Viral Gastroenteritis Section (HCRU68). (1) Plans, directs, and coordinates the national program to prevent and control viral gastrointestinal diseases; (2) conducts epidemiologic, laboratory, biologic, and molecular studies of the viral agents of gastroenteritis, including rotaviruses, caliciviruses, astroviruses, Norwalk and Norwalk-related viruses, and enteric adenoviruses, including those transmitted by food and water, in order to design prevention strategies and improve the health of the public; (3) provides reference/diagnostic support for identifying agents of viral gastroenteritis; (4) develops and evaluates new methods for diagnosing viral gastroenteritis; (5) collaborates and supports studies on effectiveness of vaccine candidates; (6) trains persons from state and local health departments and others from throughout the world on methods for diagnosing viral gastroenteritis; (7) initiates and supports epidemic investigations of gastroenteritis; (8) provides laboratory support for studies of disease of unknown etiology; and (9) serves as a WHO Collaborating Center for Rotavirus Investigators.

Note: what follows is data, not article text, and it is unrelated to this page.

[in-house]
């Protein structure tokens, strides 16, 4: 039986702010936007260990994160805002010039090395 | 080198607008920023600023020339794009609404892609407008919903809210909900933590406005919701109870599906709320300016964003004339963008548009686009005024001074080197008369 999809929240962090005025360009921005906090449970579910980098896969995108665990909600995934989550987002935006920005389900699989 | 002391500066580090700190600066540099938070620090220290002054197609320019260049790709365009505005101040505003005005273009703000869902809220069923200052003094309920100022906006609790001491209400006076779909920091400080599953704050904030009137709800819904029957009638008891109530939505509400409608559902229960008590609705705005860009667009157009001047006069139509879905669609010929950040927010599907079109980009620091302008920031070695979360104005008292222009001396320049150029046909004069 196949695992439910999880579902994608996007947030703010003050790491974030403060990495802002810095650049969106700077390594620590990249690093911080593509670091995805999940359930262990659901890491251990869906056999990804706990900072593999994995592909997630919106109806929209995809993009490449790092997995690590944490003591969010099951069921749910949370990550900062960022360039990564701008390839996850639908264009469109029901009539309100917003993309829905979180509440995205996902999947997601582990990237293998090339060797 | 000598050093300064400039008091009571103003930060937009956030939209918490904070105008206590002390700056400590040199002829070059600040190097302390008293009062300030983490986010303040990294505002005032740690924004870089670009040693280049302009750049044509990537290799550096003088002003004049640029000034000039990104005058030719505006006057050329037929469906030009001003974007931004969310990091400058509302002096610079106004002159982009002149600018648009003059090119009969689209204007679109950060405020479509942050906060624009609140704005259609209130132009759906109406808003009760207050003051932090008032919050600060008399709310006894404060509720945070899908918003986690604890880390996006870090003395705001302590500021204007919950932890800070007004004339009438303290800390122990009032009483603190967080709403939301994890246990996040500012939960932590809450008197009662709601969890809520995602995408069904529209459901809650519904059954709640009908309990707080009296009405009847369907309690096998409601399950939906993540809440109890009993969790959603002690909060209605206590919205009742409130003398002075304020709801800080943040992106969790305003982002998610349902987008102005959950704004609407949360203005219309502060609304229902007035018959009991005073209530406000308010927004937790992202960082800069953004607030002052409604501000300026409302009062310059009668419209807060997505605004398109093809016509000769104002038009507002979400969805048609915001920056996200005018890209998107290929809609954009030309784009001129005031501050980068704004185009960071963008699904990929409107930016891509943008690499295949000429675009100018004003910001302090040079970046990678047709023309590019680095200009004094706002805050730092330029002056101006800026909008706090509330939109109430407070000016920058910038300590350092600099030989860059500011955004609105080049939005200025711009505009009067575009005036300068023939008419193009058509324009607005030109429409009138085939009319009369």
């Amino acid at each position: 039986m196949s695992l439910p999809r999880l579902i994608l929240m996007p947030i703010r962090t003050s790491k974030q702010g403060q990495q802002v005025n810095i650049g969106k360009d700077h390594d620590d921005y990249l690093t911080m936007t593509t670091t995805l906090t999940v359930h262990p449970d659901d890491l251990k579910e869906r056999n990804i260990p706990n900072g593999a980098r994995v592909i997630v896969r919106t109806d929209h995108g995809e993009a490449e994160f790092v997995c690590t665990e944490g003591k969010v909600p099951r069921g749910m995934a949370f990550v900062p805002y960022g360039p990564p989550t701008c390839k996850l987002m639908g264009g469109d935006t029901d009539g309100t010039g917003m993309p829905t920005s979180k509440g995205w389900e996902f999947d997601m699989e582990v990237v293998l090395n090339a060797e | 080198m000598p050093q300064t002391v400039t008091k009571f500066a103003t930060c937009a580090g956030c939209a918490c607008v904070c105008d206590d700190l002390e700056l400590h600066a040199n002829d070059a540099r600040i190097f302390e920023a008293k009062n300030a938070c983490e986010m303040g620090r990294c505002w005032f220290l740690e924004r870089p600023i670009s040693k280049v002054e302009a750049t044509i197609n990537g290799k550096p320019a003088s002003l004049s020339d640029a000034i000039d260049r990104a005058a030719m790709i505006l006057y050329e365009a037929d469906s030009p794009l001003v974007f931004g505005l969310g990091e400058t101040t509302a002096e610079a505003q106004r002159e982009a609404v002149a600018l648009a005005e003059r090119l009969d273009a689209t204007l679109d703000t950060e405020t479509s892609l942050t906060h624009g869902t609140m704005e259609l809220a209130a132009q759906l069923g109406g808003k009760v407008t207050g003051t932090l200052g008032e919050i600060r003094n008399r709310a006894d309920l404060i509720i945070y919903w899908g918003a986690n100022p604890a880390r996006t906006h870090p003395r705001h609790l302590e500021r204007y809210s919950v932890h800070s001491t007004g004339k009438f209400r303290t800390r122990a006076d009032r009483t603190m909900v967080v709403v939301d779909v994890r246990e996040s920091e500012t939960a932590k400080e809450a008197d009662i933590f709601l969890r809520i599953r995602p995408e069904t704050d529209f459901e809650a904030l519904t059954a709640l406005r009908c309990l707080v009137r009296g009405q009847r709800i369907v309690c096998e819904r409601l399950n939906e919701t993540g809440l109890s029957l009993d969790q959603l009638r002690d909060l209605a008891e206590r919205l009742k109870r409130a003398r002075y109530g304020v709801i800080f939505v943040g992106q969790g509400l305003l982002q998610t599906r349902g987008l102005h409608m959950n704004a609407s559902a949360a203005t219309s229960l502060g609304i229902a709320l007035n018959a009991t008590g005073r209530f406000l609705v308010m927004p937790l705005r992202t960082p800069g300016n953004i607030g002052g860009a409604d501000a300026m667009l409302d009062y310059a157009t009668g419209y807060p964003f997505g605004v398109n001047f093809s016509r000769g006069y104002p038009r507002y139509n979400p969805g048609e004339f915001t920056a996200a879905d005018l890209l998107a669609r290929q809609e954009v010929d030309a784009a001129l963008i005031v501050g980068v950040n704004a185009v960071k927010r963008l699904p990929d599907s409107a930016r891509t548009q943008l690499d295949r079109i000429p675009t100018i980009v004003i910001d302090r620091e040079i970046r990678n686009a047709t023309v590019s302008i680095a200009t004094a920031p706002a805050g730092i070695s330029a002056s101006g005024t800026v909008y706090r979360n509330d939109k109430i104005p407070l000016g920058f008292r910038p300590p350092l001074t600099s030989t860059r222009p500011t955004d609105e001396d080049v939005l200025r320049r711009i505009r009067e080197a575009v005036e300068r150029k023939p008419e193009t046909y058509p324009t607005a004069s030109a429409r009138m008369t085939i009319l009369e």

Measles Virus Section (HCRU69). (1) Plans, directs, and coordinates laboratory-based surveillance, including serological and molecular surveillance, conducts applied research programs and supports domestic and regional efforts in the elimination of measles and rubella viruses, and supports global programs dedicated to the accelerated control and elimination of these agents; (2) develops and applies new molecular and immunological techniques for understanding the clinical, epidemiologic, and biologic characteristics of measles and related virus infections, including rubella and mumps; (3) uses existing and/or developments diagnostic and immunological assays to determine the immunological correlates of short- and long-term protective immunity that results from the administration of current measles vaccines and/or from wild type measles virus infections; (4) conducts studies of the extent and importance of antigenic and genetic differences among wild-type measles virus isolates and currently used vaccine virus strains; (5) collaborates in the development of live, subunit, and DNA vaccines and alternative delivery routes; (6) evaluates live and/or subunit vaccines in appropriate animal model systems; (7) provides laboratory support for outreach identification and control, for vaccine trials, and for other studies of mutual interest between NCID/NIP and state and territorial laboratories pertaining to measles, mumps, and rubella; (8) serves as WHO Collaborating Center for Measles and Rubella, WHO Global Specialized Measles Laboratory, and PAHO Regional Reference Laboratory for measles and rubella; and (9) provides laboratory training to personnel from state and local health departments and other national and international organizations on measles Start Printed Page 18918and rubella virus diagnostic serology, virus isolation, and molecular epidemiology.